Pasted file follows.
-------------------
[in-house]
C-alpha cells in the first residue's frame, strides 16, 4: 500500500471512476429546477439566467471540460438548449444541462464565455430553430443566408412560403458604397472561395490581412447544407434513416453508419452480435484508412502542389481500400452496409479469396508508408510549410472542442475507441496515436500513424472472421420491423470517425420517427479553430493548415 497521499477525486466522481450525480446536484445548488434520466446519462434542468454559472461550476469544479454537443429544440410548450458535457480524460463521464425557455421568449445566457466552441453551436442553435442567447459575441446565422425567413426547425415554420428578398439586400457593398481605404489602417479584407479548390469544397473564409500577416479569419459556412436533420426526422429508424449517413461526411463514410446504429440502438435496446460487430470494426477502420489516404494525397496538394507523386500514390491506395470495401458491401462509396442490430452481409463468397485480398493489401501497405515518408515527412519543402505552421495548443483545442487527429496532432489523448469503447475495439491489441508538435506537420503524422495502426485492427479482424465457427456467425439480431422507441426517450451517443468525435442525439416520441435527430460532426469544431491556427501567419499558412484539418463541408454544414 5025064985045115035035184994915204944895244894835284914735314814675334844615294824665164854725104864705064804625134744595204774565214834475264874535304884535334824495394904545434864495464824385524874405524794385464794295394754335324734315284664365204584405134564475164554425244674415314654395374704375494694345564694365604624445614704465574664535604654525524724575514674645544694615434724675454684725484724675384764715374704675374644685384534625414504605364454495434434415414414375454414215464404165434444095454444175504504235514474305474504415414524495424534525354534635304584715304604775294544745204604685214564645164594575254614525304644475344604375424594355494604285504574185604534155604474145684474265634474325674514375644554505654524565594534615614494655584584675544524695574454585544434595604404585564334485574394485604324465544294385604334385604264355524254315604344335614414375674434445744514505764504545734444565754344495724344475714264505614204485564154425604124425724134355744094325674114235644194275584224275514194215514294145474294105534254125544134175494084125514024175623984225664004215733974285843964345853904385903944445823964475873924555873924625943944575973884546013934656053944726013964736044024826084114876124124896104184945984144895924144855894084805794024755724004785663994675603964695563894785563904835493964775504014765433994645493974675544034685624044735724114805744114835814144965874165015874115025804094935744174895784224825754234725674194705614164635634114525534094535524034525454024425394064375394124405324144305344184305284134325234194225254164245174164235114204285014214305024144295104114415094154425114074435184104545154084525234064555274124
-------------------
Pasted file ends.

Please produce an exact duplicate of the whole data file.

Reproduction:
[in-house]
C-alpha cells in the first residue's frame, strides 16, 4: 500500500471512476429546477439566467471540460438548449444541462464565455430553430443566408412560403458604397472561395490581412447544407434513416453508419452480435484508412502542389481500400452496409479469396508508408510549410472542442475507441496515436500513424472472421420491423470517425420517427479553430493548415 497521499477525486466522481450525480446536484445548488434520466446519462434542468454559472461550476469544479454537443429544440410548450458535457480524460463521464425557455421568449445566457466552441453551436442553435442567447459575441446565422425567413426547425415554420428578398439586400457593398481605404489602417479584407479548390469544397473564409500577416479569419459556412436533420426526422429508424449517413461526411463514410446504429440502438435496446460487430470494426477502420489516404494525397496538394507523386500514390491506395470495401458491401462509396442490430452481409463468397485480398493489401501497405515518408515527412519543402505552421495548443483545442487527429496532432489523448469503447475495439491489441508538435506537420503524422495502426485492427479482424465457427456467425439480431422507441426517450451517443468525435442525439416520441435527430460532426469544431491556427501567419499558412484539418463541408454544414 5025064985045115035035184994915204944895244894835284914735314814675334844615294824665164854725104864705064804625134744595204774565214834475264874535304884535334824495394904545434864495464824385524874405524794385464794295394754335324734315284664365204584405134564475164554425244674415314654395374704375494694345564694365604624445614704465574664535604654525524724575514674645544694615434724675454684725484724675384764715374704675374644685384534625414504605364454495434434415414414375454414215464404165434444095454444175504504235514474305474504415414524495424534525354534635304584715304604775294544745204604685214564645164594575254614525304644475344604375424594355494604285504574185604534155604474145684474265634474325674514375644554505654524565594534615614494655584584675544524695574454585544434595604404585564334485574394485604324465544294385604334385604264355524254315604344335614414375674434445744514505764504545734444565754344495724344475714264505614204485564154425604124425724134355744094325674114235644194275584224275514194215514294145474294105534254125544134175494084125514024175623984225664004215733974285843964345853904385903944445823964475873924555873924625943944575973884546013934656053944726013964736044024826084114876124124896104184945984144895924144855894084805794024755724004785663994675603964695563894785563904835493964775504014765433994645493974675544034685624044735724114805744114835814144965874165015874115025804094935744174895784224825754234725674194705614164635634114525534094535524034525454024425394064375394124405324144305344184305284134325234194225254164245174164235114204285014214305024144295104114415094154425114074435184104545154084525234064555274124